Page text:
On November 28, 2001, the president of the National Audubon Society, John Flicker, came to the Bay Area to launch the U.S. component of the international “Important Bird Areas (IBA) Program.” The announcement was made here to underscore the global signifcance of San Francisco Bay as a sanctuary for migratory birds. With over a million shorebirds passing through each year, the Bay is the largest, most significant estuary on the Pacific coast and is a major stopover for birds traveling on the Pacific Flyway, which extends from Alaska to South America. Nearly 350 species of migratory birds travel back and forth along the flyway, between their summer nesting habitats in the north and winter grounds in the south. Over a million shorebirds pass through, or stop over on, the Bay each winter. Many of these species are in decline because of human impact on their habitats. That is why sanctuaries such as the Don Edwards San Francisco Bay National Wildlife Refuge (SFBNWR), with its 7000-plus acres of wetland habitat managed for the benefit of wildlife, are so important. Each year, the U.S. Fish and Wildlife Service (FWS, the federal agency that manages the refuge) celebrates the Bay’s significance for migratory birds with the annual San Francisco Bay Flyway Festival. This year’s festival will be held on the weekend of January 18-20, on Mare Island in Vallejo, and will feature bird walks, video presentations, exhibits, activities for children, and guided tours of marsh habitat restoration projects. For information and a brochure, contact (707)557-9816.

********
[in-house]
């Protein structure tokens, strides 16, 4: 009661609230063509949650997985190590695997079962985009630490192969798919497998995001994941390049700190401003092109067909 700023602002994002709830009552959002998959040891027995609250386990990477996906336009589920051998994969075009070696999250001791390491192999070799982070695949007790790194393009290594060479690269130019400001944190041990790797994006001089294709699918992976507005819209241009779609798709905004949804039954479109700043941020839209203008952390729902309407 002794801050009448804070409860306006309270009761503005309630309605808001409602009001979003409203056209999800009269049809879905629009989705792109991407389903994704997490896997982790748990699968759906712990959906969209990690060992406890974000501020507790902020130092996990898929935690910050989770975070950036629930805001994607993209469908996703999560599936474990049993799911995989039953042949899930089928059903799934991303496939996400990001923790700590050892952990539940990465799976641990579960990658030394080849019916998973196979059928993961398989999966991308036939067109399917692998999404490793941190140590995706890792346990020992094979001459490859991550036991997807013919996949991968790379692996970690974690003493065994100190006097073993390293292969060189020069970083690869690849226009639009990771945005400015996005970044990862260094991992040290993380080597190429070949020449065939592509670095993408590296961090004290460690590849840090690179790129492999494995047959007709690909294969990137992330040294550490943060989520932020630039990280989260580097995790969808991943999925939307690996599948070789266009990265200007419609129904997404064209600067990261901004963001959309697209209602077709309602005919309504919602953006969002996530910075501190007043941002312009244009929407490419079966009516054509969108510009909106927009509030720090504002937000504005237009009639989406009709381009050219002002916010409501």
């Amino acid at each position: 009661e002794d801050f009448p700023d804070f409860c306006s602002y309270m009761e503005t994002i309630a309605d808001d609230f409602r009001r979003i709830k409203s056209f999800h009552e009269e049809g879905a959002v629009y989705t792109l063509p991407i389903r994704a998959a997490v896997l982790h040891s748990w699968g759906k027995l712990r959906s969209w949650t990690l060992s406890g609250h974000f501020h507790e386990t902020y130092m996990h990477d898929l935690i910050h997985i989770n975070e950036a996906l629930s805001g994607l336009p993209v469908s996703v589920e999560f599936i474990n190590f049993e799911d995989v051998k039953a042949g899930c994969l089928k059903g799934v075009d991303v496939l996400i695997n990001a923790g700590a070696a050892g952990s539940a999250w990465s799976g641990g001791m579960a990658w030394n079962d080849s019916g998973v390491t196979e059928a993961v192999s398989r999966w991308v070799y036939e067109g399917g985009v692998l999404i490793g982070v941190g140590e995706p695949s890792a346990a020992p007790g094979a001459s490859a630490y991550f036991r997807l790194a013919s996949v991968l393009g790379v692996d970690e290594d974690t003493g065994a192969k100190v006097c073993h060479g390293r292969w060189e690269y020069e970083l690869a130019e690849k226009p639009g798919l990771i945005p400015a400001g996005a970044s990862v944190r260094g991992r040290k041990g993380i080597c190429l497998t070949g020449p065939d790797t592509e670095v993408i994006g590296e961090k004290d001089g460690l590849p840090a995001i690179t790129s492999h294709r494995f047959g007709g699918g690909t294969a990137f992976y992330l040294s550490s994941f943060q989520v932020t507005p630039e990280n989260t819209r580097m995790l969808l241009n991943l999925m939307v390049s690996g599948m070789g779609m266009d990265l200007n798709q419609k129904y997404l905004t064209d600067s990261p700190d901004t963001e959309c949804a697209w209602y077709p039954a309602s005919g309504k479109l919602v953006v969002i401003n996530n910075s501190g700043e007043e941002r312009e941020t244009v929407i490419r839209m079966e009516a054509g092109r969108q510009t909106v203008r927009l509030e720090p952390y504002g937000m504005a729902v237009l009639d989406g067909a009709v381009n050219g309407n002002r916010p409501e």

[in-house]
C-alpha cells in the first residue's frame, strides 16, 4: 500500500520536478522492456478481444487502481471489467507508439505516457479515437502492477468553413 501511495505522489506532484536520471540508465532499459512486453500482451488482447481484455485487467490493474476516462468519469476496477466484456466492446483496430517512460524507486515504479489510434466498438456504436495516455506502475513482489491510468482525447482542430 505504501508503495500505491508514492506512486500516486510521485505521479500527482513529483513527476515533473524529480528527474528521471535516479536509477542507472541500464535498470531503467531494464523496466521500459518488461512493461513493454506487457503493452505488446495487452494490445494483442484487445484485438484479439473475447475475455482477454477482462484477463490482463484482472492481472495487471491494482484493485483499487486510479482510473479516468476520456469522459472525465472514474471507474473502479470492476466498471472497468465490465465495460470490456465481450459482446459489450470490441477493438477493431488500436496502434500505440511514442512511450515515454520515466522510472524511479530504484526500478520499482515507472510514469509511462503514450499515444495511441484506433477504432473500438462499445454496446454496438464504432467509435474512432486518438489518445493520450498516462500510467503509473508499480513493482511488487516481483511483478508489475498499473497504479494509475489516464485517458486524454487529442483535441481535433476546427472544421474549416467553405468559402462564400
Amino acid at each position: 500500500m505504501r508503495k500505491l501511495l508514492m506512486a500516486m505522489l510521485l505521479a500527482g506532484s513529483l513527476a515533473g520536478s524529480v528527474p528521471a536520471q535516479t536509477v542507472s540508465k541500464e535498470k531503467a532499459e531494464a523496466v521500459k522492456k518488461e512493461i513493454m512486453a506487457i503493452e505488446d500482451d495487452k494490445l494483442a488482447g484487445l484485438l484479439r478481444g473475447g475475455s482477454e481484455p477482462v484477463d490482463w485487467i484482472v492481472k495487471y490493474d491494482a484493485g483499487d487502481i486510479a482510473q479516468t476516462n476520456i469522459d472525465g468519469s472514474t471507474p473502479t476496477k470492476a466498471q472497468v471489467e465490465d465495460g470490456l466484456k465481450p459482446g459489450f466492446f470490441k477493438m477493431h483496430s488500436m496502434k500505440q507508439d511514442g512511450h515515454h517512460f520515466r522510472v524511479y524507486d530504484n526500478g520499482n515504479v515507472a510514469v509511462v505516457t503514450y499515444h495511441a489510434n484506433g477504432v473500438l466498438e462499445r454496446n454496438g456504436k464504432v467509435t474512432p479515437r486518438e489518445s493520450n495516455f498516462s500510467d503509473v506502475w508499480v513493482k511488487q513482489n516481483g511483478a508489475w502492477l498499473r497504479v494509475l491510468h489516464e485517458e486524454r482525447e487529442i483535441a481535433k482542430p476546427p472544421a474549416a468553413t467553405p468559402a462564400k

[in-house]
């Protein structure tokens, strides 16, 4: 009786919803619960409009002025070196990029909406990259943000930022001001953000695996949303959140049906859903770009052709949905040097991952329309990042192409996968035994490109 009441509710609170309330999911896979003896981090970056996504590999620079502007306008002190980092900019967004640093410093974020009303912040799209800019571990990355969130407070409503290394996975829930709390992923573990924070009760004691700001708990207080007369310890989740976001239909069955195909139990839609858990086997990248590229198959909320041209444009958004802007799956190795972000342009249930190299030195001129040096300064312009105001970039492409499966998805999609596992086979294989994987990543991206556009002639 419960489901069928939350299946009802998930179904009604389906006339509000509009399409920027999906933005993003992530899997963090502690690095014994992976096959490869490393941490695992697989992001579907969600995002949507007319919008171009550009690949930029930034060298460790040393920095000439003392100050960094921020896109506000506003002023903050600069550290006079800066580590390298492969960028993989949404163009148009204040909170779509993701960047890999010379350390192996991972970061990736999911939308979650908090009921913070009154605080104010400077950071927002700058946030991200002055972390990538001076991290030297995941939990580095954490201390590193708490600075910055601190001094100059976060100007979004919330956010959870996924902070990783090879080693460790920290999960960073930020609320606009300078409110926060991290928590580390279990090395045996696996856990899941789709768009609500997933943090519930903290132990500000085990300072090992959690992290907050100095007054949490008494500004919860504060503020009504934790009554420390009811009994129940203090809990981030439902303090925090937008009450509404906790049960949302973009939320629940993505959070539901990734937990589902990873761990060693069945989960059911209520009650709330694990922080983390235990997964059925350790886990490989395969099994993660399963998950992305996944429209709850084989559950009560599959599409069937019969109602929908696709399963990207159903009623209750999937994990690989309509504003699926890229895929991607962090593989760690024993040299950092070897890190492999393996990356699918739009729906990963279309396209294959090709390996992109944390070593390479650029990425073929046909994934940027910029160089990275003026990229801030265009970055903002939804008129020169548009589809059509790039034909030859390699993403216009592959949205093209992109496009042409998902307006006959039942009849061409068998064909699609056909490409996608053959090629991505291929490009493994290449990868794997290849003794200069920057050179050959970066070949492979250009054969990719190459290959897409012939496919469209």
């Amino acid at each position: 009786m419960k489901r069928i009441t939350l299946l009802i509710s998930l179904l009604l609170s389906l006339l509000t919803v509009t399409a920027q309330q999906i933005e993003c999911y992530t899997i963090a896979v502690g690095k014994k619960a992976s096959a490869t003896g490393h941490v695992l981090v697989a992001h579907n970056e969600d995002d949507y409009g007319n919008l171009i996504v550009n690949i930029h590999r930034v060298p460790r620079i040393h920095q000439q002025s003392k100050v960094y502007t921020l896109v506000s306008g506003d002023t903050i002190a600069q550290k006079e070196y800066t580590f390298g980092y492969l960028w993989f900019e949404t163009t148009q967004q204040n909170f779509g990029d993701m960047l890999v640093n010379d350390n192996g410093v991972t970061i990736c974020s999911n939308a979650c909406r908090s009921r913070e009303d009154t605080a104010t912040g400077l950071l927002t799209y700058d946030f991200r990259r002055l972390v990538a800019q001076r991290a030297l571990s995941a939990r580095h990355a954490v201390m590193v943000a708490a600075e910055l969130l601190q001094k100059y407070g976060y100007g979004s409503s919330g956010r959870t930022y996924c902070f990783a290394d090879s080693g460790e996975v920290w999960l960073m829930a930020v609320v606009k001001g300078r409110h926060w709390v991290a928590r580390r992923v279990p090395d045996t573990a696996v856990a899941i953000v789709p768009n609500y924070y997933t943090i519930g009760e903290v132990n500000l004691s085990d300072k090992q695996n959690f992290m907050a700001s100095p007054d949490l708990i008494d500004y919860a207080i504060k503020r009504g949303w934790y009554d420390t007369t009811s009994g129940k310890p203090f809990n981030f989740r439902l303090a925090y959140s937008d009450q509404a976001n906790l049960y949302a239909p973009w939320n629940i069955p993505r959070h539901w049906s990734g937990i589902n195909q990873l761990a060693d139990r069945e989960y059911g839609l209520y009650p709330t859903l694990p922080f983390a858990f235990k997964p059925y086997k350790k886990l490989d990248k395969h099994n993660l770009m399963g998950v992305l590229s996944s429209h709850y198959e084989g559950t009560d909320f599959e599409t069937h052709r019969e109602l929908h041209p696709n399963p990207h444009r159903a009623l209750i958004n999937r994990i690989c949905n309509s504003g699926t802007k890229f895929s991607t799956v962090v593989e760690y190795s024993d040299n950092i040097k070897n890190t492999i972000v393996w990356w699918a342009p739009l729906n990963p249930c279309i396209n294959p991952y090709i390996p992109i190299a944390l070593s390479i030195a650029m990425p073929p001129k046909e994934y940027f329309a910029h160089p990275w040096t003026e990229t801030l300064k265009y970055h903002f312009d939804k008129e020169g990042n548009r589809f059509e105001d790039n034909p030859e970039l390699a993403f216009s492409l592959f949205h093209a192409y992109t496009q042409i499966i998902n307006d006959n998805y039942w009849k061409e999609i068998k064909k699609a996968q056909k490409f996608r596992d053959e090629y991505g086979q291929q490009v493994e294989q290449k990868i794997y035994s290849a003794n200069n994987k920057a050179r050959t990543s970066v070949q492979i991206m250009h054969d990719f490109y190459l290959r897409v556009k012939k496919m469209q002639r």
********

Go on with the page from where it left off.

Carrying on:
Most recent in Wildlife: Birds, Mammals, Fish
Enormous basking sharks were once common off Monterey, but it’s now very rare to see as many sharks in one place as were reported in July.
Wildlife: Birds, Mammals, Fish